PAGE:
Interview with Marissa Meyer

marissa_meyer_3Meet Marissa Meyer, YA novelist and author of the Lunar Chronicles. (One of my new favorite series!) Cinder, Book 1 of the Lunar Chronicles and Meyer’s debut, was a NaNoWriMo novel. I recently read Cinder and Scarlet and completely fell in love with Meyer’s world and the fairy-tale retellings. Cress, Meyer’s newest release, is first on my Spring Break reading list. Winter, the fourth book of the Lunar Chronicles, has an expected publication date of February 2015. To find out more about Marissa Meyer and the Lunar Chronicles, visit her website and follow her on Twitter.

What is your greatest challenge while writing, and how do you overcome it?

Every book seems to come with its own challenges. I can bet that there will be a period about 40% in where I’m convinced that I’m writing the most boring book in the world, and at 60% of the way through I wonder what on earth I’ve gotten myself into, and at some point during the second draft I’m overwhelmed with world building and subplots… but whatever the problem is, I can always remind myself that I’ve been here before and I’ve had these doubts before and it’s all worked out just fine, so I just need to keep pushing on and get through it. I also find it’s helpful to break the work up into manageable tasks. Maybe I can’t keep every single subplot in my head at once, but I can think about THIS subplot, and I can figure out this character ARC or how to increase this romantic tension, and so I’ll focus on just that one thing and worry about everything else in its own time.

Are you a fan of sharing what you’ve written during the β€œearly stages,” and asking for advice? If so, who has the privilege of reading your first drafts?

I like to get the book as far as I can take it on my own before I share it with anyone. Usually after the third draft I hit a wall where I can no longer see the book clearly and I don’t know what I need to do to make it better. That’s when I send it to my editor, agent, and beta readers – I have three amazing betas who are BRILLIANT, and always help me see things that I’ve missed. I don’t know what I would do without them.

Cress finalWhat would you say to teen writers who struggle with completing their drafts?

This is obvious, but if you ever want to finish something… you’re going to have to finish something! It’s so, so tempting to get called away by a shiny new idea, especially when your current project is giving you a headache. But eventually you’ll need to hunker down and push through to the end. Remind yourself why you started on this project in the first place – what did you love about it? And if you need to jump to the end and write the big climax or the happy resolution to keep yourself motivated, then do that! Though I will say that there WILL be projects that simply aren’t right for you at this time (I certainly have my share of unfinished writing projects lying around), try to be really mindful about choosing when to keep working on something and when to let it go.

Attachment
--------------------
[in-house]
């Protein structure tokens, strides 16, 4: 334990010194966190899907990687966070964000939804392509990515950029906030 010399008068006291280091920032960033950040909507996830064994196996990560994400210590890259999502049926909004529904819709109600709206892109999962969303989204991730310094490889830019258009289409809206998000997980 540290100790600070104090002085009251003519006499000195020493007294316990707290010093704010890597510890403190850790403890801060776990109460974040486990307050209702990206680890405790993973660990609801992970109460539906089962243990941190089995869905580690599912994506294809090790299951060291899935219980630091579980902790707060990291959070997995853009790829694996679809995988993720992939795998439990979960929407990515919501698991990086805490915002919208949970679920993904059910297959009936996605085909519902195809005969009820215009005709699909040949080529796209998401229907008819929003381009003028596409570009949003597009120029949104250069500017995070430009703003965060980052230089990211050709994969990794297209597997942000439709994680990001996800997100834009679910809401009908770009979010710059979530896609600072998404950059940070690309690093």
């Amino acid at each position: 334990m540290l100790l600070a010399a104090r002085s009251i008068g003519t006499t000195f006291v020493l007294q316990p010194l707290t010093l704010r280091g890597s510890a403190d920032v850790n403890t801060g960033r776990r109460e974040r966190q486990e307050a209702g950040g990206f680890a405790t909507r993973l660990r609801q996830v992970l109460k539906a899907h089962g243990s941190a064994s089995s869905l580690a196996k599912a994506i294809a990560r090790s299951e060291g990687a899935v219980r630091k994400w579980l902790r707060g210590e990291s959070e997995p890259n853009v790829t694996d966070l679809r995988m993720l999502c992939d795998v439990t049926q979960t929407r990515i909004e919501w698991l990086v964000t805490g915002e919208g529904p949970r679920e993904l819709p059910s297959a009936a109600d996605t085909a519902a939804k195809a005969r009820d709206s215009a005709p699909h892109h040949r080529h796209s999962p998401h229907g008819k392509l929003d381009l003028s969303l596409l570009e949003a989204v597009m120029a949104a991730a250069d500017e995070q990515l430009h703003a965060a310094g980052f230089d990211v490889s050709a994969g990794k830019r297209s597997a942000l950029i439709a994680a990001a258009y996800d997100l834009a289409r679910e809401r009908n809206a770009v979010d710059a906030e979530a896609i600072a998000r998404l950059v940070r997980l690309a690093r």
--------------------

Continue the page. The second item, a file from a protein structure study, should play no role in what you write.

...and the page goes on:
What are the two most important traits writers can possess, and why?

Ooh, good question! I think writers have to be curious. We want to know about people and the world. You never know where an idea will come from – an idea for a new story, or something that opens up your imagination to some cool new twist for your current project, and I find that half the time it’s in reading or researching or talking to someone that I get those little pieces of inspiration that grow into stories.

And I think the second trait for a writer is dogged determination. Or stubborness. Writing can be a long, slow, trying process. There are a lot of doubts along the way, a lot of doubters, a lot of rejection and criticism. But if you can still get up every day and keep moving forward in the face of all that, you’ll always be making progress.

What is the one piece of advice you wish you had been given when you began writing?

Read craft guides! I didn’t start reading books on plot and structure and editing and characterization until after college, and as soon as I started reading them my skills increased exponentially. I think some writers are afraid that learning the elements of writing will somehow destroy their creativity or originality – hogwash! Once you know the “rules,” and WHY something works and why it doesn’t, then you know how and when to deviate from that to make something that’s your own. Knowledge is always a good thing.

If you weren’t a writer, what would you be?

An aspiring writer! πŸ˜‰

*Thanks so much for answering my questions!!